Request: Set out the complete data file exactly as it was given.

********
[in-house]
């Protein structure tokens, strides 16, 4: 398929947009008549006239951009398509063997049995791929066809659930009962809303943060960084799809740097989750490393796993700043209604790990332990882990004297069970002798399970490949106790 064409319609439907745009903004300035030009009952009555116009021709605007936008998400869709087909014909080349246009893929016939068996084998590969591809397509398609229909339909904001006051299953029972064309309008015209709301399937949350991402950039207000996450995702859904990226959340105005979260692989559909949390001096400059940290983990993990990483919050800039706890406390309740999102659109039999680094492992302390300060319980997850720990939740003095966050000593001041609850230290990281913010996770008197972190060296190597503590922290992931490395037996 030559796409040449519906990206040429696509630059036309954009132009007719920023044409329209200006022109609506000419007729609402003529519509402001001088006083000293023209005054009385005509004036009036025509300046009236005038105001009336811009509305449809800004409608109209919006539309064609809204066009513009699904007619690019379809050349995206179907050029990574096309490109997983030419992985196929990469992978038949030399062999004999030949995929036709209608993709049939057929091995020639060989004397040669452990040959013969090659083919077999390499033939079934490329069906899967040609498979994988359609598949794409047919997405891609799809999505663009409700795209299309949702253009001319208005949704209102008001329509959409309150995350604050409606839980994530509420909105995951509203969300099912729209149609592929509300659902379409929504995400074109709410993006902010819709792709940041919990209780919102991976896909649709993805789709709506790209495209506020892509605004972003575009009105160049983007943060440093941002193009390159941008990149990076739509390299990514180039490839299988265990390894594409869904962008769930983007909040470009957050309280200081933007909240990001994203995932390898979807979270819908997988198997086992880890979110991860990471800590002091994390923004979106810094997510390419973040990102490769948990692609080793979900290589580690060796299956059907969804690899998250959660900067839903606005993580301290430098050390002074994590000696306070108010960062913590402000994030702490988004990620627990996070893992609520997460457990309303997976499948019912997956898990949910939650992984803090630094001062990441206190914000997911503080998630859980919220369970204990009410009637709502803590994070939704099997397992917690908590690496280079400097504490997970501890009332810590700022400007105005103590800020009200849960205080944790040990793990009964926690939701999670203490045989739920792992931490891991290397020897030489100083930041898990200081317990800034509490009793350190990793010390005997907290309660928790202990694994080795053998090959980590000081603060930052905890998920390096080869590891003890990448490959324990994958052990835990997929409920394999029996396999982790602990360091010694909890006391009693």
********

[in-house]
């Protein structure tokens, strides 16, 4: 398929947009008549006239951009398509063997049995791929066809659930009962809303943060960084799809740097989750490393796993700043209604790990332990882990004297069970002798399970490949106790 064409319609439907745009903004300035030009009952009555116009021709605007936008998400869709087909014909080349246009893929016939068996084998590969591809397509398609229909339909904001006051299953029972064309309008015209709301399937949350991402950039207000996450995702859904990226959340105005979260692989559909949390001096400059940290983990993990990483919050800039706890406390309740999102659109039999680094492992302390300060319980997850720990939740003095966050000593001041609850230290990281913010996770008197972190060296190597503590922290992931490395037996 030559796409040449519906990206040429696509630059036309954009132009007719920023044409329209200006022109609506000419007729609402003529519509402001001088006083000293023209005054009385005509004036009036025509300046009236005038105001009336811009509305449809800004409608109209919006539309064609809204066009513009699904007619690019379809050349995206179907050029990574096309490109997983030419992985196929990469992978038949030399062999004999030949995929036709209608993709049939057929091995020639060989004397040669452990040959013969090659083919077999390499033939079934490329069906899967040609498979994988359609598949794409047919997405891609799809999505663009409700795209299309949702253009001319208005949704209102008001329509959409309150995350604050409606839980994530509420909105995951509203969300099912729209149609592929509300659902379409929504995400074109709410993006902010819709792709940041919990209780919102991976896909649709993805789709709506790209495209506020892509605004972003575009009105160049983007943060440093941002193009390159941008990149990076739509390299990514180039490839299988265990390894594409869904962008769930983007909040470009957050309280200081933007909240990001994203995932390898979807979270819908997988198997086992880890979110991860990471800590002091994390923004979106810094997510390419973040990102490769948990692609080793979900290589580690060796299956059907969804690899998250959660900067839903606005993580301290430098050390002074994590000696306070108010960062913590402000994030702490988004990620627990996070893992609520997460457990309303997976499948019912997956898990949910939650992984803090630094001062990441206190914000997911503080998630859980919220369970204990009410009637709502803590994070939704099997397992917690908590690496280079400097504490997970501890009332810590700022400007105005103590800020009200849960205080944790040990793990009964926690939701999670203490045989739920792992931490891991290397020897030489100083930041898990200081317990800034509490009793350190990793010390005997907290309660928790202990694994080795053998090959980590000081603060930052905890998920390096080869590891003890990448490959324990994958052990835990997929409920394999029996396999982790602990360091010694909890006391009693």